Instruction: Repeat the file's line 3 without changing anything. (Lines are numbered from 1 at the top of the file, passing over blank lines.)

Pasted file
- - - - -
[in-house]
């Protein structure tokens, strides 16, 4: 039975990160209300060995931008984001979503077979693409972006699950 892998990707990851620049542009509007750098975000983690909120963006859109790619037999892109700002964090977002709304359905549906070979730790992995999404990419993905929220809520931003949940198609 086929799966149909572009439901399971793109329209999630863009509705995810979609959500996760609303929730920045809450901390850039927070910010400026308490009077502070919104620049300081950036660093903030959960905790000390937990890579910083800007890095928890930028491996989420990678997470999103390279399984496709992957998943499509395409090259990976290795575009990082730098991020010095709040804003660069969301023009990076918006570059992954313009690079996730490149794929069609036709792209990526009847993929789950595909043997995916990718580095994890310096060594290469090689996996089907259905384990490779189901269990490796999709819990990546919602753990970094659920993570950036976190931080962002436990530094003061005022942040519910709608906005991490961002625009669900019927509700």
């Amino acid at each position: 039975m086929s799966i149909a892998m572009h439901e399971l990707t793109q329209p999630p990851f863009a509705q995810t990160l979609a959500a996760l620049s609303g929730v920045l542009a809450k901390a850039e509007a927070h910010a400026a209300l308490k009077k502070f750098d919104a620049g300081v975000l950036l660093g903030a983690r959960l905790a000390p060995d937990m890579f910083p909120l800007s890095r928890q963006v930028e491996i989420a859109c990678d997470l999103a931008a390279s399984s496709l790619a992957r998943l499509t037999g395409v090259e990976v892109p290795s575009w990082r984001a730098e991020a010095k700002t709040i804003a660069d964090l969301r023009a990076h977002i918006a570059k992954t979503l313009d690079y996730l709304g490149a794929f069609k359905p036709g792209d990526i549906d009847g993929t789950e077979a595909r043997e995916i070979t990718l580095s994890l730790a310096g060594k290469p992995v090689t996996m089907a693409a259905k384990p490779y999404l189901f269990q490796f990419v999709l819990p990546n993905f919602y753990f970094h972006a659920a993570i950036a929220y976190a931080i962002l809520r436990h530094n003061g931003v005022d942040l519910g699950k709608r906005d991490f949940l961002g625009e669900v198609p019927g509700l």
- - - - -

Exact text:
């Amino acid at each position: 039975m086929s799966i149909a892998m572009h439901e399971l990707t793109q329209p999630p990851f863009a509705q995810t990160l979609a959500a996760l620049s609303g929730v920045l542009a809450k901390a850039e509007a927070h910010a400026a209300l308490k009077k502070f750098d919104a620049g300081v975000l950036l660093g903030a983690r959960l905790a000390p060995d937990m890579f910083p909120l800007s890095r928890q963006v930028e491996i989420a859109c990678d997470l999103a931008a390279s399984s496709l790619a992957r998943l499509t037999g395409v090259e990976v892109p290795s575009w990082r984001a730098e991020a010095k700002t709040i804003a660069d964090l969301r023009a990076h977002i918006a570059k992954t979503l313009d690079y996730l709304g490149a794929f069609k359905p036709g792209d990526i549906d009847g993929t789950e077979a595909r043997e995916i070979t990718l580095s994890l730790a310096g060594k290469p992995v090689t996996m089907a693409a259905k384990p490779y999404l189901f269990q490796f990419v999709l819990p990546n993905f919602y753990f970094h972006a659920a993570i950036a929220y976190a931080i962002l809520r436990h530094n003061g931003v005022d942040l519910g699950k709608r906005d991490f949940l961002g625009e669900v198609p019927g509700l």